Making Flash Files Obsolete: The New HTML5 Video Tag

The new “video” tag in HTML5 is gaining ground in popularity. It is assumed that this will be the tag to make flash files obsolete. Its entrance makes html look more attractive and eliminates the need for a third party plugin for a user agent ( browser ). Take a closer look at the video tag here in this short article.

 

 

 

 

Under the last version of html, video was accomplished by using an “object” tag. This was mixed with another “embed” tag plus the third party standards that made the video come to life on the page. Those who like the new HTML5 standard say the arrangement was “unattractive” as in “ugly as a trainwreck”. They seem to forget that the beauty of the code is not the focus, the end-user enjoyment is the focus. Those who are using their browser to view a video from viddler or youtube could care less what the html code looks like. They just want to see their video. HTML5 makes this happen, and seems to please the developer at the same time.

 

 

 

 

 

The HTML5 video tag is straightforward. It is given the ability to define video, movie clips or other streaming video. It was not created until this last update, so it has never been used before. It will be up to those who make those “user agents” ( another way to say “web browser” ) to get together and make their software compatible and accessible to all those sites that use HTML5. The technical world is hoping this sort of plain collaboration will be culminated soon. The facts are not pointing to this, unfortunately.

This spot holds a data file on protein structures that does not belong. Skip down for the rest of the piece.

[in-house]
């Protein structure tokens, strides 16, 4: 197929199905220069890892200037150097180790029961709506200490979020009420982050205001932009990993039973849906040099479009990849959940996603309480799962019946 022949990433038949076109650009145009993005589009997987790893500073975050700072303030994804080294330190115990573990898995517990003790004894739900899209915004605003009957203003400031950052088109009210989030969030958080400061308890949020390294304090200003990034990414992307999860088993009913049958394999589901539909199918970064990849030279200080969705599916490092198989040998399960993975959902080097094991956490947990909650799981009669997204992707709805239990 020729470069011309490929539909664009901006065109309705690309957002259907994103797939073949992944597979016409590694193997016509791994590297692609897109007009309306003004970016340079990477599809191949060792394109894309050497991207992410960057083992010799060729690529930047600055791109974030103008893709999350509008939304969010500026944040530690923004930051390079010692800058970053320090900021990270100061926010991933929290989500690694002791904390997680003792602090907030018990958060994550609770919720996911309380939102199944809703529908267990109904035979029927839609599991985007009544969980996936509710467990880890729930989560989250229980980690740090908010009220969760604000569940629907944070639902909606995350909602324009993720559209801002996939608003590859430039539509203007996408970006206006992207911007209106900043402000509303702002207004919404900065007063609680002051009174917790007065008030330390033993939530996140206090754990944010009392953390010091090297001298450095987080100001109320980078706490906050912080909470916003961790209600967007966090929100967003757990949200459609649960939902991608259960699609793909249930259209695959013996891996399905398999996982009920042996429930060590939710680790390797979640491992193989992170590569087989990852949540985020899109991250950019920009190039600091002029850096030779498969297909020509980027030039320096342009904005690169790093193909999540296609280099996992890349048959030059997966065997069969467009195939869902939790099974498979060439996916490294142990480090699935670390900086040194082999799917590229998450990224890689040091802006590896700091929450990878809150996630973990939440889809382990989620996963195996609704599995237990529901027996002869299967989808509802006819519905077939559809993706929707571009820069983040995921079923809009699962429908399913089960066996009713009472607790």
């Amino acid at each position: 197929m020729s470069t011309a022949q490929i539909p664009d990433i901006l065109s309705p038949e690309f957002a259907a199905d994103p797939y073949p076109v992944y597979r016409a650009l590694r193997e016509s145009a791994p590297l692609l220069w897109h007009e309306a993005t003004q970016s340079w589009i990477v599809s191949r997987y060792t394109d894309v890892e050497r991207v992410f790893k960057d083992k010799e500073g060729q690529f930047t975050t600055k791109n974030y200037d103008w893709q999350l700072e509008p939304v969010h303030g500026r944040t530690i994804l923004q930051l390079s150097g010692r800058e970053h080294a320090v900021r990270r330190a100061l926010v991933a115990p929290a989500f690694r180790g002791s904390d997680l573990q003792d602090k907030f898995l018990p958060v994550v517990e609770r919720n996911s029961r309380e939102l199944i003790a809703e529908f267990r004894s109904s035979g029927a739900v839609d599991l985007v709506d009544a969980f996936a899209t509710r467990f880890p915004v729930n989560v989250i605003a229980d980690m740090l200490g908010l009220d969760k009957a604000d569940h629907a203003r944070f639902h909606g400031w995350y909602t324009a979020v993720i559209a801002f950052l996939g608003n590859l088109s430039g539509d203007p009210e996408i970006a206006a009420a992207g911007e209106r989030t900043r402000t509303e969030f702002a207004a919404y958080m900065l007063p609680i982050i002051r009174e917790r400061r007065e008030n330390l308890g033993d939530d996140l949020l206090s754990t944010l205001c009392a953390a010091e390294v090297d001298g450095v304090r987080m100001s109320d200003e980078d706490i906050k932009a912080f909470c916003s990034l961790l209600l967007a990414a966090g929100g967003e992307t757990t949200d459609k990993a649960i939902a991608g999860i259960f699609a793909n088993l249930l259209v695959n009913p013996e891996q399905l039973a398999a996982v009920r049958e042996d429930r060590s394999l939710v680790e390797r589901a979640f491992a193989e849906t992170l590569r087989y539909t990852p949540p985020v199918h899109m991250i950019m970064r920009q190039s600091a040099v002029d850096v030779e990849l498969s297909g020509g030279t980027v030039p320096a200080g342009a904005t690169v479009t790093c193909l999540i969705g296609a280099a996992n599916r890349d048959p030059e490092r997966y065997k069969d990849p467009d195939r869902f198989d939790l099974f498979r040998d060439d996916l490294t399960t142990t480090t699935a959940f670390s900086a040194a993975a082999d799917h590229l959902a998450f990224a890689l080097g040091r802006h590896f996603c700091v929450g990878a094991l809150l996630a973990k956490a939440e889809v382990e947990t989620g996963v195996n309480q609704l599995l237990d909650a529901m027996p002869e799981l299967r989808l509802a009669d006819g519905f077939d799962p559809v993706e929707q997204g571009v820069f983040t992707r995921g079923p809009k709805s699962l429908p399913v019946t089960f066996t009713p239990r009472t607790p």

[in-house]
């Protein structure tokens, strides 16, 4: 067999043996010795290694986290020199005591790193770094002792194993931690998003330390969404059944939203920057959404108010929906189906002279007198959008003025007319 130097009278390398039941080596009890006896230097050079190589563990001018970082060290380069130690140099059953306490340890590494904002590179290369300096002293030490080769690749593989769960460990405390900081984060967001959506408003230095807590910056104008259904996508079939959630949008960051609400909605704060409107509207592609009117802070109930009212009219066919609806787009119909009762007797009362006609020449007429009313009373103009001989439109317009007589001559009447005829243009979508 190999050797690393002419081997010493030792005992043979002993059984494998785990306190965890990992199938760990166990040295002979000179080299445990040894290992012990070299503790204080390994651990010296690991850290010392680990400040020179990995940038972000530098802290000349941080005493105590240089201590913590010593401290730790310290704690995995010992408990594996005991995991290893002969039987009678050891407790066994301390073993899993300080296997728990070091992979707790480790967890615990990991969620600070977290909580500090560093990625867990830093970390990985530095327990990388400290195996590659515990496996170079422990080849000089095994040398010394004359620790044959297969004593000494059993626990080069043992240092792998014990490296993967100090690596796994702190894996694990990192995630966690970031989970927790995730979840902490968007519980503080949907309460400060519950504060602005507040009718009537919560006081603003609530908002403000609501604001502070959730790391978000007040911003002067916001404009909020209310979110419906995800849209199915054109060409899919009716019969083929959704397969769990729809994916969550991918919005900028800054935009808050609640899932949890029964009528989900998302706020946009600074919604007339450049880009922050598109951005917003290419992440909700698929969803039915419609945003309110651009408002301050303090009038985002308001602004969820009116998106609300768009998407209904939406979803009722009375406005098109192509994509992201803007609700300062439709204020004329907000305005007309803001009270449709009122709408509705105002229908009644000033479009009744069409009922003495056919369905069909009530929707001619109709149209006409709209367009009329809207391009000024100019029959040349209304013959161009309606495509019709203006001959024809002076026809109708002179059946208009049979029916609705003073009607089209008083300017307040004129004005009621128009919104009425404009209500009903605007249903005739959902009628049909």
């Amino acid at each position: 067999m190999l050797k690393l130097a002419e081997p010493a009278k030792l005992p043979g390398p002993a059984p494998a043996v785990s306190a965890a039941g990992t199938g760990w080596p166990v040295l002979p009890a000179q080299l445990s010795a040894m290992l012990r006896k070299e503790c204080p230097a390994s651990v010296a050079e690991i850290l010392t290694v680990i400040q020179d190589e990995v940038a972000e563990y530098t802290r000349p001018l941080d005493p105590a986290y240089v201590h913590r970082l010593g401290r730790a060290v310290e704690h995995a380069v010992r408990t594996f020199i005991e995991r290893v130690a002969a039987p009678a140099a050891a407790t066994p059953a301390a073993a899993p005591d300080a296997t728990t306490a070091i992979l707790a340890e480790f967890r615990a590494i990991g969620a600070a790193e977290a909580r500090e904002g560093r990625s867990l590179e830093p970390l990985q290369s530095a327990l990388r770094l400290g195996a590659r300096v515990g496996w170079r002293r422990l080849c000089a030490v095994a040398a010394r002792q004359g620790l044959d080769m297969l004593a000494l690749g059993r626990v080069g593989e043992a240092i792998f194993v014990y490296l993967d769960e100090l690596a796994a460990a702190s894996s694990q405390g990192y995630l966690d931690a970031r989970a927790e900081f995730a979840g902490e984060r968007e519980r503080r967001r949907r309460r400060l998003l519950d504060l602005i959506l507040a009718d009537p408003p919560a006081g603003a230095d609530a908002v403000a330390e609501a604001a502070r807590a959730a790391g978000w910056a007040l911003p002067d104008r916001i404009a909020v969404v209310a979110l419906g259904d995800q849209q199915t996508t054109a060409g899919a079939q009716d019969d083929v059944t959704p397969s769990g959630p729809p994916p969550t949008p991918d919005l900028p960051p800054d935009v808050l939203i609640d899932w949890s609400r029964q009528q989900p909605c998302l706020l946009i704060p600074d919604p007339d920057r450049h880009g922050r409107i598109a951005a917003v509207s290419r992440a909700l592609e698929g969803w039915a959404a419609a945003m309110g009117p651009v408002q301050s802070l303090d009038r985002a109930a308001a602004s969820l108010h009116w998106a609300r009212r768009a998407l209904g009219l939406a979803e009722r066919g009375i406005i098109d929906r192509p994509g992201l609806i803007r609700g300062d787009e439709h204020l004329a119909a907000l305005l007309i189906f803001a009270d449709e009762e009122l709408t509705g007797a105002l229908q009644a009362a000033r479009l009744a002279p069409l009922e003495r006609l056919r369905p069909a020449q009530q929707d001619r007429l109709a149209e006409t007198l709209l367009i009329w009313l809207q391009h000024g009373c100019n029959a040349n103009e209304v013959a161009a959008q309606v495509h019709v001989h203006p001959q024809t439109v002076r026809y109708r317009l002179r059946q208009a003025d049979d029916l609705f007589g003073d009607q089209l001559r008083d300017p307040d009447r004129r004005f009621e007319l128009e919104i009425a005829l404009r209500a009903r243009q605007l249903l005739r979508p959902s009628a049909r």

The HTML5 standard is not going to erase flash files from the internet any time soon. Since the plugin aspect of showing video under older html versions and older browsers will be with us a while longer, it is wise to prepare. The creators of HTML5 made sure that users of older browsers could be alerted to the fact that they can not use the “video” tag by allowing a message to be shown. Developers can actually put whatever text they want between the start and end tags of the video element. This would point out that the visitor needs to upgrade if they want to see the video.

 

 

 

 

The HTML5 tag was equipped with seven attributes from the W3C. Best practices using them will be mysterious until some level of acceptance by browser makers starts to coalesce. For now, the “autoplay” attribute does just like it sounds. A video will begin playing automatically when ready. The “controls” attribute also includes play buttons, forward, reverse and so on. The “height” attribute will determine the height of the video. Its symbiotic partner; “width” will take care of the width. They are both determined in pixels. The “loop” attribute determines if the video will restart after finishing. The “preload” attribute means the video data is loaded once the page is opened. The “src” attribute is simply the URL ( Universal Resource Locator ) of the video file.

 

 

 

 

Here is hoping the world wide web and those who make the hardware to access it obtain a clear direction soon. The advancement of the mobile web is waiting in the wings.

Share and Enjoy:
  • Print
  • Digg
  • Sphinn
  • del.icio.us
  • Facebook
  • Mixx
  • Google Bookmarks
  • Blogplay